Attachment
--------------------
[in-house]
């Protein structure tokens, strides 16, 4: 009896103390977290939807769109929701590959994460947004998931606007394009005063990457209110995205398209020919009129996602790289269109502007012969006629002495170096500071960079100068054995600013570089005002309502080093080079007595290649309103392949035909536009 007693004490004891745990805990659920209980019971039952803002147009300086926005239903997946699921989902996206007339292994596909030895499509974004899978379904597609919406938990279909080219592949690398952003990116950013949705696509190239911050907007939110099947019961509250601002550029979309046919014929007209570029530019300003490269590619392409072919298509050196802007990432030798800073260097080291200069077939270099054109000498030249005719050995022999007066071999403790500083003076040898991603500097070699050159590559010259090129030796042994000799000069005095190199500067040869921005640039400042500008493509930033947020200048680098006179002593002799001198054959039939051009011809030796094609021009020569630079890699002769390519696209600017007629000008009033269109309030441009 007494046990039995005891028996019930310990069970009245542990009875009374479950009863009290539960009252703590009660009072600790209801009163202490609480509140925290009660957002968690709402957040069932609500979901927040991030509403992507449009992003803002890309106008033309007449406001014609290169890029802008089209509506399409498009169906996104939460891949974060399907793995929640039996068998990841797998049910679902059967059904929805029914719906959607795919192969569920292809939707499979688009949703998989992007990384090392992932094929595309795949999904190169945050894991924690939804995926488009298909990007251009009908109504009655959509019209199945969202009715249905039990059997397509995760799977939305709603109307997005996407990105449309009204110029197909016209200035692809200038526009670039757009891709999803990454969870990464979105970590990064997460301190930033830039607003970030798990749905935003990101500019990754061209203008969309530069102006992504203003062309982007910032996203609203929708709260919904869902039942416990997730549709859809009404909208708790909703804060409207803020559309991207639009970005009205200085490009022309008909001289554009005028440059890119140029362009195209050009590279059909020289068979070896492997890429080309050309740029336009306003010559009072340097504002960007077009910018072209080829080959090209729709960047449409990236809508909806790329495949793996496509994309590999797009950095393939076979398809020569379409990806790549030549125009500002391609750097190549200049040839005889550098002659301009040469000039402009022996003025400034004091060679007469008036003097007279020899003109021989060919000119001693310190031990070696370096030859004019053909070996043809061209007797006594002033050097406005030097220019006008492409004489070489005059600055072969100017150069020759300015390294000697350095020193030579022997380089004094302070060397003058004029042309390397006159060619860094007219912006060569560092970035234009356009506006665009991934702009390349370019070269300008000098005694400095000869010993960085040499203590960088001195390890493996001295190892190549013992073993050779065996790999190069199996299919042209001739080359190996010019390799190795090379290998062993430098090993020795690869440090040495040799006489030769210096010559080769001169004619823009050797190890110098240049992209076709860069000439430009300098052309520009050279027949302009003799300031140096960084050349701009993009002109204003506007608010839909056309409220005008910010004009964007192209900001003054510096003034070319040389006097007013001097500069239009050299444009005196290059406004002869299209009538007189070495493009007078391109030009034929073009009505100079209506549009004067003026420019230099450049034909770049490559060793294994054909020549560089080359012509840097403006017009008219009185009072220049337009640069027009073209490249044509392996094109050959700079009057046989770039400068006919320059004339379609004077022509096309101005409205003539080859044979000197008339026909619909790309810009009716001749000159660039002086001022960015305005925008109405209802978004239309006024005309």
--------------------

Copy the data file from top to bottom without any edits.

[in-house]
């Protein structure tokens, strides 16, 4: 009896103390977290939807769109929701590959994460947004998931606007394009005063990457209110995205398209020919009129996602790289269109502007012969006629002495170096500071960079100068054995600013570089005002309502080093080079007595290649309103392949035909536009 007693004490004891745990805990659920209980019971039952803002147009300086926005239903997946699921989902996206007339292994596909030895499509974004899978379904597609919406938990279909080219592949690398952003990116950013949705696509190239911050907007939110099947019961509250601002550029979309046919014929007209570029530019300003490269590619392409072919298509050196802007990432030798800073260097080291200069077939270099054109000498030249005719050995022999007066071999403790500083003076040898991603500097070699050159590559010259090129030796042994000799000069005095190199500067040869921005640039400042500008493509930033947020200048680098006179002593002799001198054959039939051009011809030796094609021009020569630079890699002769390519696209600017007629000008009033269109309030441009 007494046990039995005891028996019930310990069970009245542990009875009374479950009863009290539960009252703590009660009072600790209801009163202490609480509140925290009660957002968690709402957040069932609500979901927040991030509403992507449009992003803002890309106008033309007449406001014609290169890029802008089209509506399409498009169906996104939460891949974060399907793995929640039996068998990841797998049910679902059967059904929805029914719906959607795919192969569920292809939707499979688009949703998989992007990384090392992932094929595309795949999904190169945050894991924690939804995926488009298909990007251009009908109504009655959509019209199945969202009715249905039990059997397509995760799977939305709603109307997005996407990105449309009204110029197909016209200035692809200038526009670039757009891709999803990454969870990464979105970590990064997460301190930033830039607003970030798990749905935003990101500019990754061209203008969309530069102006992504203003062309982007910032996203609203929708709260919904869902039942416990997730549709859809009404909208708790909703804060409207803020559309991207639009970005009205200085490009022309008909001289554009005028440059890119140029362009195209050009590279059909020289068979070896492997890429080309050309740029336009306003010559009072340097504002960007077009910018072209080829080959090209729709960047449409990236809508909806790329495949793996496509994309590999797009950095393939076979398809020569379409990806790549030549125009500002391609750097190549200049040839005889550098002659301009040469000039402009022996003025400034004091060679007469008036003097007279020899003109021989060919000119001693310190031990070696370096030859004019053909070996043809061209007797006594002033050097406005030097220019006008492409004489070489005059600055072969100017150069020759300015390294000697350095020193030579022997380089004094302070060397003058004029042309390397006159060619860094007219912006060569560092970035234009356009506006665009991934702009390349370019070269300008000098005694400095000869010993960085040499203590960088001195390890493996001295190892190549013992073993050779065996790999190069199996299919042209001739080359190996010019390799190795090379290998062993430098090993020795690869440090040495040799006489030769210096010559080769001169004619823009050797190890110098240049992209076709860069000439430009300098052309520009050279027949302009003799300031140096960084050349701009993009002109204003506007608010839909056309409220005008910010004009964007192209900001003054510096003034070319040389006097007013001097500069239009050299444009005196290059406004002869299209009538007189070495493009007078391109030009034929073009009505100079209506549009004067003026420019230099450049034909770049490559060793294994054909020549560089080359012509840097403006017009008219009185009072220049337009640069027009073209490249044509392996094109050959700079009057046989770039400068006919320059004339379609004077022509096309101005409205003539080859044979000197008339026909619909790309810009009716001749000159660039002086001022960015305005925008109405209802978004239309006024005309």